. Scientific Frontline: 3D imaging of shark embryos reveals evolution of pelvic fins

Thursday, December 15, 2022

3D imaging of shark embryos reveals evolution of pelvic fins

Photo Credit: Marcelo Cidrack

Curtin University researchers have revealed how the pelvic fins of fish such as sharks and chimaeras have evolved from their sudden appearance in the fossil record over 410 million years ago.

The team used CT scanning and 3D modelling to study the growth of pelvic fins in fish embryos to help us understand how the skeleton of these fins changed over evolutionary history.

Lead author and PhD candidate Jacob Pears from Curtin’s School of Molecular and Life Sciences said the research showed what the development of modern animals can tell us about their evolution.

“Our work focused on cartilaginous fish and in particular looked at the pelvic fins of elephant sharks. The fine detail from our imaging revealed the basipterygium (pelvic fin bar), which like the femur and tibia in humans, were formed by the fusion of fin radials during early embryonic development,” Mr. Pears said.

“In primitive sharks and cartilaginous fish, pelvic fin radials attach primarily to the pelvis while in more modern fish the radials are almost always found on the pelvic fin bar.

“Our findings suggests that the mechanism responsible for these alterations in the pelvic fin skeleton over millions of years is changes in where and how much the fin radials fuse together during early development.”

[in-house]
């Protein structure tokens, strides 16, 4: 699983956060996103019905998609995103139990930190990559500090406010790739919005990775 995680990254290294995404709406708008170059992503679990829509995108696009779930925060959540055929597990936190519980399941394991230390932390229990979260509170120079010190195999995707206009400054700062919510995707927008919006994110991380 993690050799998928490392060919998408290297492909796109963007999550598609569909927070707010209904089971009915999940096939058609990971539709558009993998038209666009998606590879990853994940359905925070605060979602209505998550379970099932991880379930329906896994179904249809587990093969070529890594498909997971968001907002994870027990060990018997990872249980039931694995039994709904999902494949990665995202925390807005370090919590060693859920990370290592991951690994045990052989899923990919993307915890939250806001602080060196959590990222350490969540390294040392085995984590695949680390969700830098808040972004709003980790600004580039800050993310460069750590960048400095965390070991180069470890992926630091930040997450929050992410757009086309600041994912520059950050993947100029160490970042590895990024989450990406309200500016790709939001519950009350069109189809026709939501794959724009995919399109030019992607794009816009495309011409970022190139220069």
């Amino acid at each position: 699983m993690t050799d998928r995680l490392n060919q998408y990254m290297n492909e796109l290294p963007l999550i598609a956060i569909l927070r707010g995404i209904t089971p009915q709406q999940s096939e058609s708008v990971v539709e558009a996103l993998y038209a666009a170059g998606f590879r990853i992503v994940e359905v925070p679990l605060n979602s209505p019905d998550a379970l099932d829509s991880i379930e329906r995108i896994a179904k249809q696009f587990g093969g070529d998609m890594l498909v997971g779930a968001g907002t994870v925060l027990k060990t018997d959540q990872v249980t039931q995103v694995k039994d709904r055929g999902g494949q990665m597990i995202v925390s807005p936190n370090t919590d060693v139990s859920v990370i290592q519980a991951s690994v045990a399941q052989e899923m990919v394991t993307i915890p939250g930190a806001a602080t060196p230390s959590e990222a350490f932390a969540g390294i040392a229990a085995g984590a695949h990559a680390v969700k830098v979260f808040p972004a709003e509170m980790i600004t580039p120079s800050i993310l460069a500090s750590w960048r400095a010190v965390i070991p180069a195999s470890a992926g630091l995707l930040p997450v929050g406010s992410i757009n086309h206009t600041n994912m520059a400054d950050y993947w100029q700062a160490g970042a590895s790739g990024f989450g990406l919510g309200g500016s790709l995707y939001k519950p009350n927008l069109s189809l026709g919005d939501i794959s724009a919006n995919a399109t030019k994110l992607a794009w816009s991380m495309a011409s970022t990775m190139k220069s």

Shark embryos as small as 65mm were nano-CT scanned in collaboration with researchers at McGill University in Canada, with each part of the pelvic skeleton modelled in 3D at the Curtin HIVE (Hub for Immersive Visualization and eResearch).

Visualization technology specialist at the Curtin HIVE Carley Tillett said the CT scans were used to visualize and model the earliest stages of skeletal development of elephant shark embryos.

“Our work illustrates how modern imaging technologies can provide insight into the development of modern animals and inform our understanding of the evolution of their anatomy,” Ms Tillett said.

The research was funded by an Australian Government Research Training Program scholarship, Curtin Research Fellowship, the Canadian Foundation of Innovation and the Australian Research Council (ARC) grant.

Published in journalJournal of Developmental Biology

Source/CreditCurtin University | Lucien Wilkinson

Reference Number: mb121522_01

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